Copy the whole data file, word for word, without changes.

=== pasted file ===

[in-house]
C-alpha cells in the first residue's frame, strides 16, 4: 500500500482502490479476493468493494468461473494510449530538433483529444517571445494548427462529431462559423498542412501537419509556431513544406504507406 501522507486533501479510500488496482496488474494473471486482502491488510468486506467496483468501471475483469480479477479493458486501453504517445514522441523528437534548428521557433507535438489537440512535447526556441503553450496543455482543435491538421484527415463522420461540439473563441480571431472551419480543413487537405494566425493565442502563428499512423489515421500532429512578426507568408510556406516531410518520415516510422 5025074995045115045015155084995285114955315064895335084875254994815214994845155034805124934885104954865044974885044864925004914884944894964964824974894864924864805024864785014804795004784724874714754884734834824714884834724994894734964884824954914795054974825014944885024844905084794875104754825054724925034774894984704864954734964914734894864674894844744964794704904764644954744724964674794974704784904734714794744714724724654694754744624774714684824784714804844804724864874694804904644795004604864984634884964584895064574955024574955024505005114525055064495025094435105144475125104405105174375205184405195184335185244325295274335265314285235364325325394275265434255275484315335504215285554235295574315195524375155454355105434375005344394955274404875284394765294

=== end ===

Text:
[in-house]
C-alpha cells in the first residue's frame, strides 16, 4: 500500500482502490479476493468493494468461473494510449530538433483529444517571445494548427462529431462559423498542412501537419509556431513544406504507406 501522507486533501479510500488496482496488474494473471486482502491488510468486506467496483468501471475483469480479477479493458486501453504517445514522441523528437534548428521557433507535438489537440512535447526556441503553450496543455482543435491538421484527415463522420461540439473563441480571431472551419480543413487537405494566425493565442502563428499512423489515421500532429512578426507568408510556406516531410518520415516510422 5025074995045115045015155084995285114955315064895335084875254994815214994845155034805124934885104954865044974885044864925004914884944894964964824974894864924864805024864785014804795004784724874714754884734834824714884834724994894734964884824954914795054974825014944885024844905084794875104754825054724925034774894984704864954734964914734894864674894844744964794704904764644954744724964674794974704784904734714794744714724724654694754744624774714684824784714804844804724864874694804904644795004604864984634884964584895064574955024574955024505005114525055064495025094435105144475125104405105174375205184405195184335185244325295274335265314285235364325325394275265434255275484315335504215285554235295574315195524375155454355105434375005344394955274404875284394765294